If you’re among the more than 160 million Americans identified by the Centers for Disease Control as purchasing health insurance through their employers, you’re probably familiar with the annual renewal period when you are allowed to choose new coverage options. However, in order to make intelligent decisions regarding your options, you need to know how well your health insurance compares with your other plans. You can easily find this out if you willing to spend a little time doing the necessary research.
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Comparing health insurance can be a dry and incredibly boring experience. But it can be extremely helpful in making you aware what types of coverage you currently have and the value of such coverage. For example, there are plenty of menopausal and post-menopausal women who are paying for expensive maternity care when they’ll never need it. Only by comparing health insurance policies on a regular basis will you be fully equipped to make intelligent decisions.
How do I compare policies and options?
Before you begin assembling policy details, you need to know what it is you’re looking for. If you can create a checklist consisting of all of the types of coverage you absolutely need, those you would like to have but don’t necessarily need, and those you absolutely do not need, you’ll be better able to compare policies. The Minnesota Department of Health provides a comprehensive checklist you can use to compare up to four policies.
Once you know what you’re looking for, you can then begin your comparisons. If you currently have health insurance through your employer, your policy documents will contain most of what you need. Your employer should also be able to furnish you with at least an overview of the options provided by the company’s other plans. Finally, if you also plan to investigate policies offered through your spouse’s employer, trade groups, or other group organizations, contact them for the literature you’ll need to make a comparison.
Using your checklist, go through every item to see what is, and what is not, covered under each plan. If a specific plan doesn’t address something in detail, a visit to their website will usually provide the information you need. As a last resort, you can also call individual insurance companies and asking detailed questions about their plans. When your checklist is complete, you simply add in the cost of each plan to determine which is most valuable to you.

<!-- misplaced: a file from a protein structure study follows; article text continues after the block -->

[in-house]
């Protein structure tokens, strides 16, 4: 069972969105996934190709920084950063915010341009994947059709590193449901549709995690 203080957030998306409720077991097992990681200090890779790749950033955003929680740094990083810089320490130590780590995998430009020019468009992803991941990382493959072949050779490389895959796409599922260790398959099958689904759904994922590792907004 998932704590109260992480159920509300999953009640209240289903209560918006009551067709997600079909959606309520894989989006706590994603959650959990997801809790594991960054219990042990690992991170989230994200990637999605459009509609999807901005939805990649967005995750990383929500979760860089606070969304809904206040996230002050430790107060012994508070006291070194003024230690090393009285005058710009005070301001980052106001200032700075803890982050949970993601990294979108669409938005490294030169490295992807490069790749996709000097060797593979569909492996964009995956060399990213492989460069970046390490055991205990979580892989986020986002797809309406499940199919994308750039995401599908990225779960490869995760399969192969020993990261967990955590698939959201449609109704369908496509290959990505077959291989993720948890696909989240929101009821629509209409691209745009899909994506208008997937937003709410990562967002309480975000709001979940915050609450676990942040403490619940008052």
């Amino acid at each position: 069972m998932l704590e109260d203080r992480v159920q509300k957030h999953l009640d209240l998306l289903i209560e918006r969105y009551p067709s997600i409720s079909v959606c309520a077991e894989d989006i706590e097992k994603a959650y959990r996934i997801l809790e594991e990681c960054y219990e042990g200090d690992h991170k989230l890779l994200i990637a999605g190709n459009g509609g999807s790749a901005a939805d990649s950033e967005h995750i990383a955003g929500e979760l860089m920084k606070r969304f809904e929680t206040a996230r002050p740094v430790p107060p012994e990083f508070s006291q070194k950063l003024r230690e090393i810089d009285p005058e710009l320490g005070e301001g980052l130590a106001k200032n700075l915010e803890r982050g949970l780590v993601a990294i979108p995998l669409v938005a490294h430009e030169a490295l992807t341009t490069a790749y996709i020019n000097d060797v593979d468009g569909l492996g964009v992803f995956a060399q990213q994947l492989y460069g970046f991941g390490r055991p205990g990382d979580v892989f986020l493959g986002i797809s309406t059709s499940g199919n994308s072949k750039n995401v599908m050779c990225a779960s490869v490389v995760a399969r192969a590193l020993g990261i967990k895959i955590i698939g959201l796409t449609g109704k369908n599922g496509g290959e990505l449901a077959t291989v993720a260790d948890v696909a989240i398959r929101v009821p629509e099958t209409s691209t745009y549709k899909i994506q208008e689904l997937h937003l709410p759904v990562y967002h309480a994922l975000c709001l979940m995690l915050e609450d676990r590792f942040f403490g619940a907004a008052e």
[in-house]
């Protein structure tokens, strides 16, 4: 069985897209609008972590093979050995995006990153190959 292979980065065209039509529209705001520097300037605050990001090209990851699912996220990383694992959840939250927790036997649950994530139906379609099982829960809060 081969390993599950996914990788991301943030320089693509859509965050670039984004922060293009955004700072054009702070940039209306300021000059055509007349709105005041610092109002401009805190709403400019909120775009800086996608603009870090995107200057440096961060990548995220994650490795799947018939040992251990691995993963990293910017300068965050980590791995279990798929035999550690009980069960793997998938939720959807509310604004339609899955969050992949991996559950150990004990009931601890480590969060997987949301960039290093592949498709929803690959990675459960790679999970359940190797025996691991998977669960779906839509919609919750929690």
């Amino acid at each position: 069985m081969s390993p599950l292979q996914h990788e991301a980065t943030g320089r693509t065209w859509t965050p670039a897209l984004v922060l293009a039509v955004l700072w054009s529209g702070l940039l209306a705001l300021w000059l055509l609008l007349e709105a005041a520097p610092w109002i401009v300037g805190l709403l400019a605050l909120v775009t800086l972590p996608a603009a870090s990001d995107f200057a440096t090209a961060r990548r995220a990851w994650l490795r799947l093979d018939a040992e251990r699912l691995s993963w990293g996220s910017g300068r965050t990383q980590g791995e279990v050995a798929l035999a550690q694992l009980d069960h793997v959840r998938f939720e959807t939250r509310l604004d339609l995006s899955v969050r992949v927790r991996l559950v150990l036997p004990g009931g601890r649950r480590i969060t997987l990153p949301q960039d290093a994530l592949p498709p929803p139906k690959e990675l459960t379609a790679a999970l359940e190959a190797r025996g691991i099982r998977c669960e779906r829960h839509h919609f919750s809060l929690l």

Will the best coverage always have the highest price?
Unfortunately, the more coverage you require, the higher your premiums are going to be. That’s simply the reality of health insurance. As a consumer, you must decide how much you can afford and what types of coverage is most important to you. In a perfect world, you could have unlimited coverage for every possible health condition you might experience throughout your lifetime. But since this isn’t a perfect world, many of us have to settle for a policy, which gives us the best we can get, at a price we can afford.
There are things you can do to reduce your premiums and still get most of the coverage you want. For example, you can accept higher deductible amounts and smaller annual limits. Choosing these two options limits the amount of money the insurance company will spend on both ends, and can significantly reduce your premiums. You can also choose a policy that will work in conjunction with a healthcare savings account. Such accounts also reduce payouts for insurance companies and will reduce your premiums.
What if my employer offers only one option?
The reality of today’s economy dictates that many small businesses only offer one type of healthcare policy. If you work for such a company, there’s not much you can do about it unless you’re willing to be included in your spouse’s health plan or purchase your own insurance. The only options you might have from your employer in such a case may deal with the inclusion of dental and vision care, or deductibles and coverage limits.
Is there anything else I should know?
When you compare health insurance policies, it’s important to note the differences in the types of plans available. The most common plan today is known as an HMO (health maintenance organization) which is managed-care.
The second most popular is the PPO (preferred provider organization); it is also managed-care, but organized in such a way as to reduce costs by utilizing doctors and healthcare facilities willing to participate in a network together.
The third type of plan is a catastrophic plan. Also known as major medical, catastrophic plans were once the norm in America. These types of plans pay for excessive medical bills that might result from an accident, a chronic illness, or an emergency medical condition. They generally don’t provide the cost of routine healthcare.
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